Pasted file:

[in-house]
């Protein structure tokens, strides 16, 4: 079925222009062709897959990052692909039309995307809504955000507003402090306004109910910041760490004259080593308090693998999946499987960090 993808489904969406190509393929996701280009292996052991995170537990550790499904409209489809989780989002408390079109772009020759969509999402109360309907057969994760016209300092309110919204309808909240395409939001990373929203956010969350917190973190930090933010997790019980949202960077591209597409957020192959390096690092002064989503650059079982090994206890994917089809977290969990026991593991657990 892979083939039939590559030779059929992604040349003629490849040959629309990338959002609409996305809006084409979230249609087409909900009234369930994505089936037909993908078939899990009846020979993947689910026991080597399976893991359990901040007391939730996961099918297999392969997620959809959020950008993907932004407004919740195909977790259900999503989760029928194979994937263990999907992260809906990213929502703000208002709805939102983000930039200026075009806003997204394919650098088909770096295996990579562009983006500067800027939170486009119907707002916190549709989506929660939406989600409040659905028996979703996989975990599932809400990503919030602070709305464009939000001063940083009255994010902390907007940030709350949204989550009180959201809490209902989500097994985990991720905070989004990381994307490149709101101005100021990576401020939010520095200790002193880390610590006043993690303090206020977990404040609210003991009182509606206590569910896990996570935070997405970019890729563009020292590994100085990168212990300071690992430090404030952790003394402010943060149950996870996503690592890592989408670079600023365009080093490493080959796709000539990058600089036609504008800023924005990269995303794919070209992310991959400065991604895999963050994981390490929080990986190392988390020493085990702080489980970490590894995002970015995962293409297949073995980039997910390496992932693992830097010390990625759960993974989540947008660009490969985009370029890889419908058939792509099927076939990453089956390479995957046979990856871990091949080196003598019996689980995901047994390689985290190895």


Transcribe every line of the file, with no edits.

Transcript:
[in-house]
């Protein structure tokens, strides 16, 4: 079925222009062709897959990052692909039309995307809504955000507003402090306004109910910041760490004259080593308090693998999946499987960090 993808489904969406190509393929996701280009292996052991995170537990550790499904409209489809989780989002408390079109772009020759969509999402109360309907057969994760016209300092309110919204309808909240395409939001990373929203956010969350917190973190930090933010997790019980949202960077591209597409957020192959390096690092002064989503650059079982090994206890994917089809977290969990026991593991657990 892979083939039939590559030779059929992604040349003629490849040959629309990338959002609409996305809006084409979230249609087409909900009234369930994505089936037909993908078939899990009846020979993947689910026991080597399976893991359990901040007391939730996961099918297999392969997620959809959020950008993907932004407004919740195909977790259900999503989760029928194979994937263990999907992260809906990213929502703000208002709805939102983000930039200026075009806003997204394919650098088909770096295996990579562009983006500067800027939170486009119907707002916190549709989506929660939406989600409040659905028996979703996989975990599932809400990503919030602070709305464009939000001063940083009255994010902390907007940030709350949204989550009180959201809490209902989500097994985990991720905070989004990381994307490149709101101005100021990576401020939010520095200790002193880390610590006043993690303090206020977990404040609210003991009182509606206590569910896990996570935070997405970019890729563009020292590994100085990168212990300071690992430090404030952790003394402010943060149950996870996503690592890592989408670079600023365009080093490493080959796709000539990058600089036609504008800023924005990269995303794919070209992310991959400065991604895999963050994981390490929080990986190392988390020493085990702080489980970490590894995002970015995962293409297949073995980039997910390496992932693992830097010390990625759960993974989540947008660009490969985009370029890889419908058939792509099927076939990453089956390479995957046979990856871990091949080196003598019996689980995901047994390689985290190895």